30,115 reputation
275166
bio website math.pugetsound.edu/~mspivey
location Tacoma, WA
age 41
visits member for 3 years, 11 months
seen 14 hours ago

I am a math professor at the University of Puget Sound. My background is in operations research, and I teach typical OR courses such as optimization, modeling, and probability, as well as calculus, statistics, and differential equations.

My math blog, A Narrow Margin, includes (among other things) discussion of some of my favorite posts - of mine and of others - from math.SE.


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awarded  Enlightened
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awarded  Nice Answer
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awarded  Enlightened
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awarded  Nice Answer
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awarded  Revival
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awarded  Nice Answer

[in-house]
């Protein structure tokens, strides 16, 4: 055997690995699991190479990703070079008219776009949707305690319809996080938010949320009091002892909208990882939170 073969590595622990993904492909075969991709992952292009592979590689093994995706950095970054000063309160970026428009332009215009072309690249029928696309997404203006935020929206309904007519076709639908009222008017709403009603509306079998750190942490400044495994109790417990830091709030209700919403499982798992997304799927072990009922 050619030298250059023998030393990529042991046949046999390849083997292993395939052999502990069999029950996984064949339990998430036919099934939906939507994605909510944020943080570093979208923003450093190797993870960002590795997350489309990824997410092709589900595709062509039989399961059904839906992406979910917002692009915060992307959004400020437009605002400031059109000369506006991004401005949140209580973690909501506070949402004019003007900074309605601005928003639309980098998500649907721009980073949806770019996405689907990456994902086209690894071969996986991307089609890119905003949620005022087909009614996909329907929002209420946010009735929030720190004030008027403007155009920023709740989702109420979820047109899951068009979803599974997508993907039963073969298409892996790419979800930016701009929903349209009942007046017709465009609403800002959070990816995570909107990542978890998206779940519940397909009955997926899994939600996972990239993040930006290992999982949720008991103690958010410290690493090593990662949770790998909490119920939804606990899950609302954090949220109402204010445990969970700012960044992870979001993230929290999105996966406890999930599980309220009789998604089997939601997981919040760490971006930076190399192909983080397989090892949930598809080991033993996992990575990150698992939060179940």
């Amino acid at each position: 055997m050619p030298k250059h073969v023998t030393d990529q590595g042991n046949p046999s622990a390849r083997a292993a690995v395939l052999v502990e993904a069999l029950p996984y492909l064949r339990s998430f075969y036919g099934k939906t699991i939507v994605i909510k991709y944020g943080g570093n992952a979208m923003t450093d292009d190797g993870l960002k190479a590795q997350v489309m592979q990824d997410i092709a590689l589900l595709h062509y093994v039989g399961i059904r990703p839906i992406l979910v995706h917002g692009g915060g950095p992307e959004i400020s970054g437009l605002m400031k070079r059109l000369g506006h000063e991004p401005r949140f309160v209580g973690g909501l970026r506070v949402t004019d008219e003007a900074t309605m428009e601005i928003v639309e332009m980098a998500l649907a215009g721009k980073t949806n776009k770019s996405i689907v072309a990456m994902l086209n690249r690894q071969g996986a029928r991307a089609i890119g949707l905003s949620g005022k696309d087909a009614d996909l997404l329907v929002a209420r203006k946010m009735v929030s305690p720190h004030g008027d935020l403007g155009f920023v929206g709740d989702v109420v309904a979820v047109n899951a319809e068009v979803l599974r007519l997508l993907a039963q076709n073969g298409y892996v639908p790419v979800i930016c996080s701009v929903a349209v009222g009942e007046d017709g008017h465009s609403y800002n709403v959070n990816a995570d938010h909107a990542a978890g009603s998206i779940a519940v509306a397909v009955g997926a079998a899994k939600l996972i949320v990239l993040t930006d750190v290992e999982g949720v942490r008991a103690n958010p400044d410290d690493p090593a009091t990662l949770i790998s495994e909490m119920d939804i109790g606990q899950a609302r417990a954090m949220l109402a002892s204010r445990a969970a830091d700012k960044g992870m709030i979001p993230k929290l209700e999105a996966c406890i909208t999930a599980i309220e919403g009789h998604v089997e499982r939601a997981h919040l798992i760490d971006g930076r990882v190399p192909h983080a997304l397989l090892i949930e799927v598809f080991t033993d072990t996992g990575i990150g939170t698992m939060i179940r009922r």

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awarded  Enlightened
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awarded  Announcer
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awarded  Enlightened
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awarded  Nice Answer
Jul
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comment Proving an alternating Euler sum: $\sum_{k=1}^{\infty} \frac{(-1)^{k+1} H_k}{k} = \frac{1}{2} \zeta(2) - \frac{1}{2} \log^2 2$
That is interesting. Thanks for the observation.
Jul
22
comment How can I find the median of this frequency distribution
@Shahab: It depends on whether $n$ is even or odd. If $n$ is even, use $x = (n+1)/2$, as in the OP's example. If $n$ is odd, use $x = n/2$.
Jul
2
awarded  Curious
Jun
24
answered Integer sum as binomial coefficient
Jun
17
awarded  Good Answer
Jun
9
comment Proving an alternating Euler sum: $\sum_{k=1}^{\infty} \frac{(-1)^{k+1} H_k}{k} = \frac{1}{2} \zeta(2) - \frac{1}{2} \log^2 2$
Got it; thanks! And +1.
Jun
9
comment Proving an alternating Euler sum: $\sum_{k=1}^{\infty} \frac{(-1)^{k+1} H_k}{k} = \frac{1}{2} \zeta(2) - \frac{1}{2} \log^2 2$
How do you go from $\int_0^1 \frac{1-t^k}{1-t} \, dt$ to $\int_0^1 \ln(1-t) (-kt^{k-1}) \, dt$ in the second step?
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awarded  Nice Answer
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awarded  Nice Question
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awarded  Announcer